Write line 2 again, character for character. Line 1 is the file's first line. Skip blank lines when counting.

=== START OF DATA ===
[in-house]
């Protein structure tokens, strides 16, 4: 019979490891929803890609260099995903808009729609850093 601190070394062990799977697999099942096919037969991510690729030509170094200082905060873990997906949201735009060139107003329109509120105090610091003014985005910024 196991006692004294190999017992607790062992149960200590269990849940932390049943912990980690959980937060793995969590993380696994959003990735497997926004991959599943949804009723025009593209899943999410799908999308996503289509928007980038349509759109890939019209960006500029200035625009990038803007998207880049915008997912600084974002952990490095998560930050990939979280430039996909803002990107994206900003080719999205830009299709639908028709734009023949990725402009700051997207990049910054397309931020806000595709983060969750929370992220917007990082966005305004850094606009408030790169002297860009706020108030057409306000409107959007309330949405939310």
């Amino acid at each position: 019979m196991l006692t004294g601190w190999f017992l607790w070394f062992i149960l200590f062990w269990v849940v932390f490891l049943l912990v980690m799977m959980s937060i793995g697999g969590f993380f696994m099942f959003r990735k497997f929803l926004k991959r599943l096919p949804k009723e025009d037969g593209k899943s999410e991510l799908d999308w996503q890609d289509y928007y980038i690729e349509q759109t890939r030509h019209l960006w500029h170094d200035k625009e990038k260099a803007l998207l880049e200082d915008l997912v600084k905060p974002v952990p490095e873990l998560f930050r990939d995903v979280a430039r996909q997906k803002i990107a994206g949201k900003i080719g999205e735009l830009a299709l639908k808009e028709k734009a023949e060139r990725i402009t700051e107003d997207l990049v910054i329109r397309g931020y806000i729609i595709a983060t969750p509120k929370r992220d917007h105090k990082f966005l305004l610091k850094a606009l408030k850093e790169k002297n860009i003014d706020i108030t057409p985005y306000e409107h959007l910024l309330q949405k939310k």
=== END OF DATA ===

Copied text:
């Protein structure tokens, strides 16, 4: 019979490891929803890609260099995903808009729609850093 601190070394062990799977697999099942096919037969991510690729030509170094200082905060873990997906949201735009060139107003329109509120105090610091003014985005910024 196991006692004294190999017992607790062992149960200590269990849940932390049943912990980690959980937060793995969590993380696994959003990735497997926004991959599943949804009723025009593209899943999410799908999308996503289509928007980038349509759109890939019209960006500029200035625009990038803007998207880049915008997912600084974002952990490095998560930050990939979280430039996909803002990107994206900003080719999205830009299709639908028709734009023949990725402009700051997207990049910054397309931020806000595709983060969750929370992220917007990082966005305004850094606009408030790169002297860009706020108030057409306000409107959007309330949405939310």